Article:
High complexity of electric vehicle flexibility services likely to see fleets participate via intermediaries, Optimize Prime trial finds

Royal Mail’s fleet of electric vehicles is one of many taking part in the Optimize Prime trial. Picture: Royal Mail

The latest report from the Optimize Prime trial contains detailed insights into the applicability of flexibility and streamlined connections for electric vehicle (EV) fleets.

Launched in July 2021, the trial examines three electric vehicle (EV) fleet charging use cases, namely return-to-home charging with Centrica’s British Gas fleet, depot charging with Royal Mail and mixed charging via Uber vehicles.

He found that connection costs can help “make or break” an investment case for electrification, but they are not the primary driver of electrification costs.

Furthermore, he found that with the high complexity and level of automation required to reduce transaction costs, it is likely that fleets will participate in flexibility markets through intermediaries such as aggregators or kiosk operators. charging.

However, regular shift patterns during weekdays mean that plug-in rates can be accurately predicted with an estimated 95% accuracy in home trials. This should enable the provision of reliable flexibility services, according to the report.

Weekdays and holidays are more difficult to predict due to irregular working hours.

The report also detailed how an adequate EV load proportional to the background load is necessary for a successful streamlined connection. The controllable EV load must be greater than the building load variation, so consider whether a site is suitable.

Additionally, determining an accurate profile is key to being able to adhere to the profile, with the report indicating that profiled connections may need to be refined as more data becomes available.

DSOs may therefore need to be flexible in considering changing requirements over time and will need to put in place contractual, operational and technical measures to manage risk.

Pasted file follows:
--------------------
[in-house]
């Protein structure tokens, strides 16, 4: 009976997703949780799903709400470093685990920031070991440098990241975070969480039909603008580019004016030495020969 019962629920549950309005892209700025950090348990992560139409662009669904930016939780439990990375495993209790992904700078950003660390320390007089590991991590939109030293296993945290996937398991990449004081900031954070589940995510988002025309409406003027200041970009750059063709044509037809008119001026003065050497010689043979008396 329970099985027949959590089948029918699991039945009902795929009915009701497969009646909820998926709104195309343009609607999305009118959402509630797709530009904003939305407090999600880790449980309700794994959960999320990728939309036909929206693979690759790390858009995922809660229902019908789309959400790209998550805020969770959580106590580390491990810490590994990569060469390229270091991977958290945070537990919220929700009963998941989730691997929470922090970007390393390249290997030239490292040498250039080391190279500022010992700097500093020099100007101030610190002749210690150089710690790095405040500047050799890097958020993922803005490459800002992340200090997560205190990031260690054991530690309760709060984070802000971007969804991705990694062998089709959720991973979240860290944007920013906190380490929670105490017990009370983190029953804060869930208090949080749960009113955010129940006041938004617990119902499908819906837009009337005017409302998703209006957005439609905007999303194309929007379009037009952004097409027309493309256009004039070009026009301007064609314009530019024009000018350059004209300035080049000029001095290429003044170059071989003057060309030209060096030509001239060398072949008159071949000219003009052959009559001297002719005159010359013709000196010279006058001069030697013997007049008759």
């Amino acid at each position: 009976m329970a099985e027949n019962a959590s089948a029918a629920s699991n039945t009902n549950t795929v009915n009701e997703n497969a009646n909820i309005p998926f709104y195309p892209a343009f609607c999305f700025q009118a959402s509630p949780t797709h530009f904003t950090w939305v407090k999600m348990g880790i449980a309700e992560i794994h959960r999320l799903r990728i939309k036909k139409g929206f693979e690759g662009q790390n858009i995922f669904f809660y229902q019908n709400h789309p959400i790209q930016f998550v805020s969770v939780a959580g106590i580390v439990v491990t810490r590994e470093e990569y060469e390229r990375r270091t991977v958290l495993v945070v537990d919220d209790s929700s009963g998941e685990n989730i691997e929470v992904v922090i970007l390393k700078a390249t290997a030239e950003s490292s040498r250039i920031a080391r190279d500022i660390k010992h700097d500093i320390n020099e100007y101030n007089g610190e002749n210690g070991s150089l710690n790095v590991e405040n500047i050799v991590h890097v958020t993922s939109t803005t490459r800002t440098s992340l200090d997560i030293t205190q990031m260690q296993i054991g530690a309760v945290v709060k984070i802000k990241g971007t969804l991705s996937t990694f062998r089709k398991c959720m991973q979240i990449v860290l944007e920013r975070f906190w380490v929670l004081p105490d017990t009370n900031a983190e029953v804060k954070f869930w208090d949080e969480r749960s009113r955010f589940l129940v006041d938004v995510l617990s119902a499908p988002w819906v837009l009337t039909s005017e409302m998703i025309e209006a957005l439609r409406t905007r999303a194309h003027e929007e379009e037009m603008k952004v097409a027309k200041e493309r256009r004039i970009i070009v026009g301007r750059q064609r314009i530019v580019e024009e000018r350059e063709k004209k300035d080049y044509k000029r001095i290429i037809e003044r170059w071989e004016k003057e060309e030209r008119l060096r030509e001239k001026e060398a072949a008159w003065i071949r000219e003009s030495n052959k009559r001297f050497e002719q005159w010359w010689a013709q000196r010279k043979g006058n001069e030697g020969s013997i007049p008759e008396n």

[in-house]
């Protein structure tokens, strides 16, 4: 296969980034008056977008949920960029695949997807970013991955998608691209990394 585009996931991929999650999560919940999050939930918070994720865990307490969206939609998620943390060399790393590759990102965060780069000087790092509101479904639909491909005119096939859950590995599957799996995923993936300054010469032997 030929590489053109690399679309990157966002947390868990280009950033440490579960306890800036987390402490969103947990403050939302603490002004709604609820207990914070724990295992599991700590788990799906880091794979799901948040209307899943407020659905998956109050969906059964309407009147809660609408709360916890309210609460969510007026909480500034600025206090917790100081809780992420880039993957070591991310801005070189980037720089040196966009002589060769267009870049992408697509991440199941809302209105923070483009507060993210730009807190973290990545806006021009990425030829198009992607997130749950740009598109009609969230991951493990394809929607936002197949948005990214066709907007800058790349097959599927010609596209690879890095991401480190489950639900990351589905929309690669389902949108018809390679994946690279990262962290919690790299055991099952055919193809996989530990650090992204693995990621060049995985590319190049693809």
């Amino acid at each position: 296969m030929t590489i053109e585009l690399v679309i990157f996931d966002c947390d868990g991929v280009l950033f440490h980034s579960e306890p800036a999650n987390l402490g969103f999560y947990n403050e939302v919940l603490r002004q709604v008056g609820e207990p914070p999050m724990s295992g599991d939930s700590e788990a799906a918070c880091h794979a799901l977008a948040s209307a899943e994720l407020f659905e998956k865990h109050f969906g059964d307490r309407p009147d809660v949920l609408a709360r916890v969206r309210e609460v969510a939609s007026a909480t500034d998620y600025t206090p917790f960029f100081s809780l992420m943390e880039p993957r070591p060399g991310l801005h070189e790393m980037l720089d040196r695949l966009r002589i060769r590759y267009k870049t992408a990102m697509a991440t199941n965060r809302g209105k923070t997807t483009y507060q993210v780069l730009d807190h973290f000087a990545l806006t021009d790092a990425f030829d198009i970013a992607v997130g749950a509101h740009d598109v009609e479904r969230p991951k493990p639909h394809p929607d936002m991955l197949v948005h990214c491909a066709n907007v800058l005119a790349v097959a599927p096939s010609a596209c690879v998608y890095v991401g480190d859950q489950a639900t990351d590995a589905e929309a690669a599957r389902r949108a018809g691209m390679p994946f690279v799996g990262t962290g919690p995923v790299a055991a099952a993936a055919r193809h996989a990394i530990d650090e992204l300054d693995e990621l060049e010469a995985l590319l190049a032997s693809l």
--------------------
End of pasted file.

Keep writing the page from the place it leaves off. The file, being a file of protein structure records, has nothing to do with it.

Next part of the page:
Other lessons learned from the project include that charging facilities play a key role in giving drivers confidence that they can perform their daily tasks, but that Centrica found that installing home charging slowed its rollout and sometimes required drivers to use public charging as an alternative.

This was usually due to domestic properties that were already over capacity due to electric heating or were loop powered.

The report also detailed how the total cost of ownership currently favors electric or internal combustion engine vehicle fleets varies widely, with EV prices being the determining factor in whether EVs make purely economic sense for a fleet. .

However, many other factors affect the cost, with the economic cost also having to be weighed against the clear environmental benefits of adopting electric vehicles.

The trials, which are partly funded by Ofgem’s Network Innovation Competition, are due to finish at the end of June this year.

Trial partners include distribution network operators (DNOs) UK Power Networks and Scottish and Southern Electricity Networks, as well as other partners including Hitachi Vantara, Hitachi Europe and Novuna.

In 2019, before trials began, Project Optimize Prime was hailed as one of the largest electric vehicle trials in the world, with the idea that the project would collect data on electric vehicle charging to provide insights on areas where networks should invest and provide a model for fleet operators looking to electrify.

Sharon D. Cole